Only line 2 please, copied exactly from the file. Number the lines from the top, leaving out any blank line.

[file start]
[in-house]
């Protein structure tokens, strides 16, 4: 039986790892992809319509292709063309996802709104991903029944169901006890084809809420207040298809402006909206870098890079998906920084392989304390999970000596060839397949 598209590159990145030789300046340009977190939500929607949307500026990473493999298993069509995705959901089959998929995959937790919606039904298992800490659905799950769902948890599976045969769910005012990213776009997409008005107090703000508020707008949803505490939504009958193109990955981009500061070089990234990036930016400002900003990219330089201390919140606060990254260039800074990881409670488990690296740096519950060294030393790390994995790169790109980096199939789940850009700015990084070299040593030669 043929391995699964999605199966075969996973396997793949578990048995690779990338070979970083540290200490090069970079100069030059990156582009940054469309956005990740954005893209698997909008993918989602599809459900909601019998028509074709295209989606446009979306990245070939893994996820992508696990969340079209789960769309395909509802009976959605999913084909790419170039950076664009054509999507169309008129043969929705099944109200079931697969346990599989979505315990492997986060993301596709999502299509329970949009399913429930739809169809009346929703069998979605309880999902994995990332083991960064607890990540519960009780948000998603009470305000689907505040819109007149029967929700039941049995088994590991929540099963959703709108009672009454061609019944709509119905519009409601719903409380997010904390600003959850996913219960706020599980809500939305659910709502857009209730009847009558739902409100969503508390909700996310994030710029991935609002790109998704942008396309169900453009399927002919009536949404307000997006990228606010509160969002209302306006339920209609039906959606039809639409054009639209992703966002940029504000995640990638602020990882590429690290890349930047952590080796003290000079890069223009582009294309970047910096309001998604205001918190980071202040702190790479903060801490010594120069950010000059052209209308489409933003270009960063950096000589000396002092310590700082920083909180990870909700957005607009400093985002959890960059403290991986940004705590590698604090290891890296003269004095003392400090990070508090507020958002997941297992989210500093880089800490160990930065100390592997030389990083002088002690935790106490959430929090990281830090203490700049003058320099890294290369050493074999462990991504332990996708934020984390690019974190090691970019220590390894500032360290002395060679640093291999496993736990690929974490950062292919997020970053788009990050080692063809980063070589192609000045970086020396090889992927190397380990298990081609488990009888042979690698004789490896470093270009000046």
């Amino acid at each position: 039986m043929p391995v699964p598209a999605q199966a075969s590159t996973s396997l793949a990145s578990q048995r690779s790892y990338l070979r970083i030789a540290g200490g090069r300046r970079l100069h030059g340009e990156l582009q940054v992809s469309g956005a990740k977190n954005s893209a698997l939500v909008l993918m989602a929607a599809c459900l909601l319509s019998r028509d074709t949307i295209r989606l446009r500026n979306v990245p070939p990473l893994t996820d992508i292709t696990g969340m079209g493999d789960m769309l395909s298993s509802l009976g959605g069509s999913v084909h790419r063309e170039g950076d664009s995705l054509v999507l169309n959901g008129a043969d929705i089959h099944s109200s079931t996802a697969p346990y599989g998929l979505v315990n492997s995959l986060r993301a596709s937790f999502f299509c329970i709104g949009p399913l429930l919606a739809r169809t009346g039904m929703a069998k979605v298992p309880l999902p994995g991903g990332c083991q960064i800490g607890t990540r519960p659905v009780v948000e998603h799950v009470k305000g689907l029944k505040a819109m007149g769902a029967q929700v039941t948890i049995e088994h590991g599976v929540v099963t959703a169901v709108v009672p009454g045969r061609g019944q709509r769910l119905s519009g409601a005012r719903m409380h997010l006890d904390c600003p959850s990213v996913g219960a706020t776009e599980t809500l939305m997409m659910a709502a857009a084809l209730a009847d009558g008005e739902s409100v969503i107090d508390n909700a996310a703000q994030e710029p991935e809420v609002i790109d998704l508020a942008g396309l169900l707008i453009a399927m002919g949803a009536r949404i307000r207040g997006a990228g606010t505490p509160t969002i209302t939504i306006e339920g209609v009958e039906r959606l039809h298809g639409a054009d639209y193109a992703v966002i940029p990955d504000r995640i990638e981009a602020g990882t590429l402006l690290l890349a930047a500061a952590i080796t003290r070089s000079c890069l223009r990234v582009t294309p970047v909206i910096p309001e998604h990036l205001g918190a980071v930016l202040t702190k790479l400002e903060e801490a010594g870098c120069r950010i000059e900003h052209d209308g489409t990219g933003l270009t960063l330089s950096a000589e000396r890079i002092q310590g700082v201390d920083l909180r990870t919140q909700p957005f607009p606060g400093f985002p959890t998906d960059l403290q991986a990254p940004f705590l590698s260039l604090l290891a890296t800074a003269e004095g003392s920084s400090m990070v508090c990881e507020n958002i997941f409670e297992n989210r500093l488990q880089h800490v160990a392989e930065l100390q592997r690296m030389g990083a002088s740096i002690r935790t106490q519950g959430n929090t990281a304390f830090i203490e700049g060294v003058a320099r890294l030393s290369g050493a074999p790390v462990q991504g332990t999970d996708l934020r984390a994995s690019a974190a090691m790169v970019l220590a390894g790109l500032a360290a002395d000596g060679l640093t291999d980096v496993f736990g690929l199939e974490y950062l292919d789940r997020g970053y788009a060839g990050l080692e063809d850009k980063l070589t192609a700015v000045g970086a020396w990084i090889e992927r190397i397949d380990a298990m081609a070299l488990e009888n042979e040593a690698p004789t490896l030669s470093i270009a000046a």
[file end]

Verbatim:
């Protein structure tokens, strides 16, 4: 039986790892992809319509292709063309996802709104991903029944169901006890084809809420207040298809402006909206870098890079998906920084392989304390999970000596060839397949 598209590159990145030789300046340009977190939500929607949307500026990473493999298993069509995705959901089959998929995959937790919606039904298992800490659905799950769902948890599976045969769910005012990213776009997409008005107090703000508020707008949803505490939504009958193109990955981009500061070089990234990036930016400002900003990219330089201390919140606060990254260039800074990881409670488990690296740096519950060294030393790390994995790169790109980096199939789940850009700015990084070299040593030669 043929391995699964999605199966075969996973396997793949578990048995690779990338070979970083540290200490090069970079100069030059990156582009940054469309956005990740954005893209698997909008993918989602599809459900909601019998028509074709295209989606446009979306990245070939893994996820992508696990969340079209789960769309395909509802009976959605999913084909790419170039950076664009054509999507169309008129043969929705099944109200079931697969346990599989979505315990492997986060993301596709999502299509329970949009399913429930739809169809009346929703069998979605309880999902994995990332083991960064607890990540519960009780948000998603009470305000689907505040819109007149029967929700039941049995088994590991929540099963959703709108009672009454061609019944709509119905519009409601719903409380997010904390600003959850996913219960706020599980809500939305659910709502857009209730009847009558739902409100969503508390909700996310994030710029991935609002790109998704942008396309169900453009399927002919009536949404307000997006990228606010509160969002209302306006339920209609039906959606039809639409054009639209992703966002940029504000995640990638602020990882590429690290890349930047952590080796003290000079890069223009582009294309970047910096309001998604205001918190980071202040702190790479903060801490010594120069950010000059052209209308489409933003270009960063950096000589000396002092310590700082920083909180990870909700957005607009400093985002959890960059403290991986940004705590590698604090290891890296003269004095003392400090990070508090507020958002997941297992989210500093880089800490160990930065100390592997030389990083002088002690935790106490959430929090990281830090203490700049003058320099890294290369050493074999462990991504332990996708934020984390690019974190090691970019220590390894500032360290002395060679640093291999496993736990690929974490950062292919997020970053788009990050080692063809980063070589192609000045970086020396090889992927190397380990298990081609488990009888042979690698004789490896470093270009000046």